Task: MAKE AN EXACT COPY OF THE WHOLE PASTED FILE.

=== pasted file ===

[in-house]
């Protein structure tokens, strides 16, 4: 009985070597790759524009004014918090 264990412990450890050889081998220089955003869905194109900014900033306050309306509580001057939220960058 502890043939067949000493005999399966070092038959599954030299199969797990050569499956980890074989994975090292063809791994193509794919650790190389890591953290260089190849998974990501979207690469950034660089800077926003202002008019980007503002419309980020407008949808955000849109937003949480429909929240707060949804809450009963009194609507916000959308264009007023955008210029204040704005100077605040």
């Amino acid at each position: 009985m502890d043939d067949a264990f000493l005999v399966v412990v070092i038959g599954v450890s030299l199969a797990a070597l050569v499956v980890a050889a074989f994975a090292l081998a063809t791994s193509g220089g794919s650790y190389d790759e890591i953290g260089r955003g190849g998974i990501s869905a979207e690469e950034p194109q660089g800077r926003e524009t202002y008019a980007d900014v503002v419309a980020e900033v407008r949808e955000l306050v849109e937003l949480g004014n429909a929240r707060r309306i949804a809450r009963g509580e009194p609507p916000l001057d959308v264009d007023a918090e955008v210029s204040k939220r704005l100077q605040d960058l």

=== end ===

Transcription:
[in-house]
């Protein structure tokens, strides 16, 4: 009985070597790759524009004014918090 264990412990450890050889081998220089955003869905194109900014900033306050309306509580001057939220960058 502890043939067949000493005999399966070092038959599954030299199969797990050569499956980890074989994975090292063809791994193509794919650790190389890591953290260089190849998974990501979207690469950034660089800077926003202002008019980007503002419309980020407008949808955000849109937003949480429909929240707060949804809450009963009194609507916000959308264009007023955008210029204040704005100077605040």
């Amino acid at each position: 009985m502890d043939d067949a264990f000493l005999v399966v412990v070092i038959g599954v450890s030299l199969a797990a070597l050569v499956v980890a050889a074989f994975a090292l081998a063809t791994s193509g220089g794919s650790y190389d790759e890591i953290g260089r955003g190849g998974i990501s869905a979207e690469e950034p194109q660089g800077r926003e524009t202002y008019a980007d900014v503002v419309a980020e900033v407008r949808e955000l306050v849109e937003l949480g004014n429909a929240r707060r309306i949804a809450r009963g509580e009194p609507p916000l001057d959308v264009d007023a918090e955008v210029s204040k939220r704005l100077q605040d960058l």